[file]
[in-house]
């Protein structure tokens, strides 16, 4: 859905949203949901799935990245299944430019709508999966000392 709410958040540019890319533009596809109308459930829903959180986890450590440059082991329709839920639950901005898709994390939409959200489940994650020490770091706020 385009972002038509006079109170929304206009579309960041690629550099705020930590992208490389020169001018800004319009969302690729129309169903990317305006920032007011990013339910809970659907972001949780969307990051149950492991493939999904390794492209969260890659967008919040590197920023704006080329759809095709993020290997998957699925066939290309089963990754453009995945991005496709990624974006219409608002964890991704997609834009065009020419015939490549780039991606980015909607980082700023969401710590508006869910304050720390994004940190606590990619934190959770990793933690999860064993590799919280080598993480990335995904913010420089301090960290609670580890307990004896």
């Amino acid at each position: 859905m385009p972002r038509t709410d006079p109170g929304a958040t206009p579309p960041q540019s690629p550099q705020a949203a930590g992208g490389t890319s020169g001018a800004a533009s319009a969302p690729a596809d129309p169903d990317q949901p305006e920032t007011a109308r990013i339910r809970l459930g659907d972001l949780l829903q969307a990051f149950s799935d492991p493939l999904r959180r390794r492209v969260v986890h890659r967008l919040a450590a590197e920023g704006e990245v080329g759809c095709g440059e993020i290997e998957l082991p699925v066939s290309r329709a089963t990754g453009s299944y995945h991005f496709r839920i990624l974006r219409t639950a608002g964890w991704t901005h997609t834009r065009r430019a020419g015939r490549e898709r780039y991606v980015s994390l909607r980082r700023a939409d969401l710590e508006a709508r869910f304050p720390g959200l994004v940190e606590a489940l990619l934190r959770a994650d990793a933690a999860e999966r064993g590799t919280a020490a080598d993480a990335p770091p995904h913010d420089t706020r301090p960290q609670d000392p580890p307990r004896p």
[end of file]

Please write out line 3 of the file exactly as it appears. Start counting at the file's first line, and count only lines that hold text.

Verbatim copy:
């Amino acid at each position: 859905m385009p972002r038509t709410d006079p109170g929304a958040t206009p579309p960041q540019s690629p550099q705020a949203a930590g992208g490389t890319s020169g001018a800004a533009s319009a969302p690729a596809d129309p169903d990317q949901p305006e920032t007011a109308r990013i339910r809970l459930g659907d972001l949780l829903q969307a990051f149950s799935d492991p493939l999904r959180r390794r492209v969260v986890h890659r967008l919040a450590a590197e920023g704006e990245v080329g759809c095709g440059e993020i290997e998957l082991p699925v066939s290309r329709a089963t990754g453009s299944y995945h991005f496709r839920i990624l974006r219409t639950a608002g964890w991704t901005h997609t834009r065009r430019a020419g015939r490549e898709r780039y991606v980015s994390l909607r980082r700023a939409d969401l710590e508006a709508r869910f304050p720390g959200l994004v940190e606590a489940l990619l934190r959770a994650d990793a933690a999860e999966r064993g590799t919280a020490a080598d993480a990335p770091p995904h913010d420089t706020r301090p960290q609670d000392p580890p307990r004896p």